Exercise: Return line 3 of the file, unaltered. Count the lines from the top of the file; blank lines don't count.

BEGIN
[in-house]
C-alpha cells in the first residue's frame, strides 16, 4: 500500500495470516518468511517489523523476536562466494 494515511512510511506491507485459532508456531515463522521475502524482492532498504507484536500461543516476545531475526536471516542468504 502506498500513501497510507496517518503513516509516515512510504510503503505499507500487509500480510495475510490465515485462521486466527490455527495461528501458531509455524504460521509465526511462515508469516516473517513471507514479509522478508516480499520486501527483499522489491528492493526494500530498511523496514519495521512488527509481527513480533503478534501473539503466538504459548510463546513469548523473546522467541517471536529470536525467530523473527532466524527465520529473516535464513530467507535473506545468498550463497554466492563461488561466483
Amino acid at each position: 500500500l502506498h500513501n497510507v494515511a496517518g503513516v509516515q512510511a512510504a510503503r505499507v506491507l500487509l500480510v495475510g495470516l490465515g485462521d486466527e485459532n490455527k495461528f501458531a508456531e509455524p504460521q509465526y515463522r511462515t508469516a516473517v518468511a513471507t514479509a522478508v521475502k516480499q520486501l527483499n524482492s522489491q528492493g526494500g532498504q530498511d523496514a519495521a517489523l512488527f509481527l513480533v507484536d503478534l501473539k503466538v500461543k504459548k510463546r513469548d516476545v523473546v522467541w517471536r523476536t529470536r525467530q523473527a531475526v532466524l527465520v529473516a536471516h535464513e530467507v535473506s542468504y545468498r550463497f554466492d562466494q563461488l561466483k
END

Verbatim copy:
Amino acid at each position: 500500500l502506498h500513501n497510507v494515511a496517518g503513516v509516515q512510511a512510504a510503503r505499507v506491507l500487509l500480510v495475510g495470516l490465515g485462521d486466527e485459532n490455527k495461528f501458531a508456531e509455524p504460521q509465526y515463522r511462515t508469516a516473517v518468511a513471507t514479509a522478508v521475502k516480499q520486501l527483499n524482492s522489491q528492493g526494500g532498504q530498511d523496514a519495521a517489523l512488527f509481527l513480533v507484536d503478534l501473539k503466538v500461543k504459548k510463546r513469548d516476545v523473546v522467541w517471536r523476536t529470536r525467530q523473527a531475526v532466524l527465520v529473516a536471516h535464513e530467507v535473506s542468504y545468498r550463497f554466492d562466494q563461488l561466483k